Hot fun in the summertime garden PDF Print E-mail
Wednesday, June 25, 2014 8:52 AM

By Kylee Baumle

Summer really just began four days ago, when the sun reached its most northern position for those of us in the Northern Hemisphere. But it got really hot at least a week before that and the craziness that passes for weather these days continues.

When it gets like this, when I’m wishing it would rain so that I don’t have to haul the hoses all around the yard to rescue the plants that are parched by the sun and the hot winds, I start looking at my garden a little differently than I did in the freezing cold days of winter.

Snakes in the garden PDF Print E-mail
Tuesday, June 17, 2014 5:05 PM

By Kylee Baumle

Just the thought of coming across a snake in the garden sends shivers down many people’s spines, even those who claim to love nature. As one who is not particularly bothered by them, it’s hard for me to understand the extreme reactions that some people have when they see one.

Here in Paulding County, we’re not likely to encounter venomous snakes in our gardens and by far the most common one you will see is the garter snake. Just last week, we saw one by our garage and then a few days later, another by the swimming pool. These were the first two snakes we’d seen in many years and only the third and fourth ones ever, in the 37 years we’ve lived here at Our Little Acre.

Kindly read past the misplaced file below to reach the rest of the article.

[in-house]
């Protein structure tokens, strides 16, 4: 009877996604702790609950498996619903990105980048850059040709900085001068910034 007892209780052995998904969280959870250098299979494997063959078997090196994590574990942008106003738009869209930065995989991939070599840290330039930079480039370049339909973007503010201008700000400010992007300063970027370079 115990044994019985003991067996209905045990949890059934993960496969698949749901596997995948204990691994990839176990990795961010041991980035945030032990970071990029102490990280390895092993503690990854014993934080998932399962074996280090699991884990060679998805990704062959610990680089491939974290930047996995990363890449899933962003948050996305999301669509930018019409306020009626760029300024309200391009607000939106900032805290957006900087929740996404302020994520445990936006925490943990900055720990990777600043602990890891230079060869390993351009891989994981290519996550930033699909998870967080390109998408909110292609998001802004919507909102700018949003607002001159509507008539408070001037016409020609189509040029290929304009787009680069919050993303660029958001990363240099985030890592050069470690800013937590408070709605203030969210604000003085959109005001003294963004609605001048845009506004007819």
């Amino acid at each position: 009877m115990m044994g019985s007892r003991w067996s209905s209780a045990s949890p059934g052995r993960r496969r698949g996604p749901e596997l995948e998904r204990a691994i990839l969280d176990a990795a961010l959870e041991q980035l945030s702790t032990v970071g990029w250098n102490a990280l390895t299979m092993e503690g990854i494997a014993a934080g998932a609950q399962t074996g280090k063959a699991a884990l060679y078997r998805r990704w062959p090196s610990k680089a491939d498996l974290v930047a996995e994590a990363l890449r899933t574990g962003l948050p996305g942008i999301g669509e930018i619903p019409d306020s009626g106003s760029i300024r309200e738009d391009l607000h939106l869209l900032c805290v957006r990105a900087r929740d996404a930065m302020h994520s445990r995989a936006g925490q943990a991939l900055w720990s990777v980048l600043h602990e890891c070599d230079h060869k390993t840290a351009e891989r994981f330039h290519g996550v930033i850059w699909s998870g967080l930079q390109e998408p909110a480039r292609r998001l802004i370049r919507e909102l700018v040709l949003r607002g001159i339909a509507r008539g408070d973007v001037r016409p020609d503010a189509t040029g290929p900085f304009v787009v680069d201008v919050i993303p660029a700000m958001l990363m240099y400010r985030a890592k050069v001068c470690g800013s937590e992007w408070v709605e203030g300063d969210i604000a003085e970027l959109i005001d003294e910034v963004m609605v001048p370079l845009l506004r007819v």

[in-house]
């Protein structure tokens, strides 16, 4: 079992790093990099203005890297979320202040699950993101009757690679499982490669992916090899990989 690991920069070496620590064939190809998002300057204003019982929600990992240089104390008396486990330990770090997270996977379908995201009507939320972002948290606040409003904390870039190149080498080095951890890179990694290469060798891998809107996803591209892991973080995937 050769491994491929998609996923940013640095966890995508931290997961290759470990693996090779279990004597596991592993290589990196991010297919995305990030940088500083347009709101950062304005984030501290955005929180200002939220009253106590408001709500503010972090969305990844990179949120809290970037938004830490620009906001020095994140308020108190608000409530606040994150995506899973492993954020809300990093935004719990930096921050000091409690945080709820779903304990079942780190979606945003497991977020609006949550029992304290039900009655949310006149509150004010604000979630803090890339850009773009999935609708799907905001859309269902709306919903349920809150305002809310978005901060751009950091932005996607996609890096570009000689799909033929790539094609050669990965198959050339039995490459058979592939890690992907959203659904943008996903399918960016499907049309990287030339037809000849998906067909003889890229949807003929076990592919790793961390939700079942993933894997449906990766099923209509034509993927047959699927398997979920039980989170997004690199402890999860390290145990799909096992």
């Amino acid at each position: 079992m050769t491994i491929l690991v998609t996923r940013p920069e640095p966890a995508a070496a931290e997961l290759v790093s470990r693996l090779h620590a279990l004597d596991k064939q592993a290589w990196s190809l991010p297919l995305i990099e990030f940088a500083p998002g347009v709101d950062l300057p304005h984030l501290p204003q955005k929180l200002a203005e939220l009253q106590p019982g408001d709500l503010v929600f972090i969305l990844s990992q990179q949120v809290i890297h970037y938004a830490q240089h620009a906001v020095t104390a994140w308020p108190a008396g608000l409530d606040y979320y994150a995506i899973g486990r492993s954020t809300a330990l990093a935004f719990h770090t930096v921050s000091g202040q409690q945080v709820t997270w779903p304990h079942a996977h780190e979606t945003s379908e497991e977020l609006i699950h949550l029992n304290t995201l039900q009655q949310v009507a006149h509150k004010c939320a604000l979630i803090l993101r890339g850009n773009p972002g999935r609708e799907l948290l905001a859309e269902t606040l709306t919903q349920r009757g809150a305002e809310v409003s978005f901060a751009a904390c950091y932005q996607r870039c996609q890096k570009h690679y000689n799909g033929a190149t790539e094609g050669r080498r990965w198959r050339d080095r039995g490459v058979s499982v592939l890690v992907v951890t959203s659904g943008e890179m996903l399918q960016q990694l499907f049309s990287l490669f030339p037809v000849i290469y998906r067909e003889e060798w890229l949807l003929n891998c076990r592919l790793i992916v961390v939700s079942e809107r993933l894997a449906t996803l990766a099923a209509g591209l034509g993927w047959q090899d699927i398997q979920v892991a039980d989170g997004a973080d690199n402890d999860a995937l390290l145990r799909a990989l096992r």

Lessons from the garden PDF Print E-mail
Tuesday, June 10, 2014 8:35 PM

By Kylee Baumle

One of the things I love most about gardening is that I’ll never ever in a million years know everything there is to know about it. (And I’m not exaggerating.) For the perpetually curious, gardening has an infinite number of lessons to be learned.

Sure, you may master the basics over time, but then Mother Nature throws you for a loop. Last winter, anyone? And it’s a big, wide world out there with something new and amazing around every corner.